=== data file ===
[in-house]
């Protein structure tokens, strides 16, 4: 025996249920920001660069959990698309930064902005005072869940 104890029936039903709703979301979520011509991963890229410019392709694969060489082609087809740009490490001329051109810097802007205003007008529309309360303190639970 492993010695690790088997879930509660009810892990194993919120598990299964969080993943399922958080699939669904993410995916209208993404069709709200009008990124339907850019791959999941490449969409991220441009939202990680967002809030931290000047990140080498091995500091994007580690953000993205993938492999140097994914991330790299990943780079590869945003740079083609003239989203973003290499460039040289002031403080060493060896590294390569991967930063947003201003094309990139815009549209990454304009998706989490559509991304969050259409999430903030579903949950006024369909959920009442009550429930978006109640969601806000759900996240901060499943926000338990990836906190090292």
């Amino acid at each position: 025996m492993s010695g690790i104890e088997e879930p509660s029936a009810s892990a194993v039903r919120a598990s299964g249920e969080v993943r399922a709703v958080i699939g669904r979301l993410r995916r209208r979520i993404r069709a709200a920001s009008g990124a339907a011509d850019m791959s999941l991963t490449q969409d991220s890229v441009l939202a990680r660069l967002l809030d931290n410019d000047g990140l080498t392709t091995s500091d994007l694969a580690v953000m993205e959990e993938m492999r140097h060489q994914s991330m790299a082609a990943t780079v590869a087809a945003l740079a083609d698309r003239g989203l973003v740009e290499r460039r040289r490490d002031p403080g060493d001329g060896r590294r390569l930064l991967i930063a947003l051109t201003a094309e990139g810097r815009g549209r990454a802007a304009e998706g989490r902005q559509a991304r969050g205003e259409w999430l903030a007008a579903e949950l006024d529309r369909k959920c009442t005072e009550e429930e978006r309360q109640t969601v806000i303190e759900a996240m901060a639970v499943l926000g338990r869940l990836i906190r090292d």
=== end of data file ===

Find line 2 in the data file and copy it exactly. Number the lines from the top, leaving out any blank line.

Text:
């Protein structure tokens, strides 16, 4: 025996249920920001660069959990698309930064902005005072869940 104890029936039903709703979301979520011509991963890229410019392709694969060489082609087809740009490490001329051109810097802007205003007008529309309360303190639970 492993010695690790088997879930509660009810892990194993919120598990299964969080993943399922958080699939669904993410995916209208993404069709709200009008990124339907850019791959999941490449969409991220441009939202990680967002809030931290000047990140080498091995500091994007580690953000993205993938492999140097994914991330790299990943780079590869945003740079083609003239989203973003290499460039040289002031403080060493060896590294390569991967930063947003201003094309990139815009549209990454304009998706989490559509991304969050259409999430903030579903949950006024369909959920009442009550429930978006109640969601806000759900996240901060499943926000338990990836906190090292």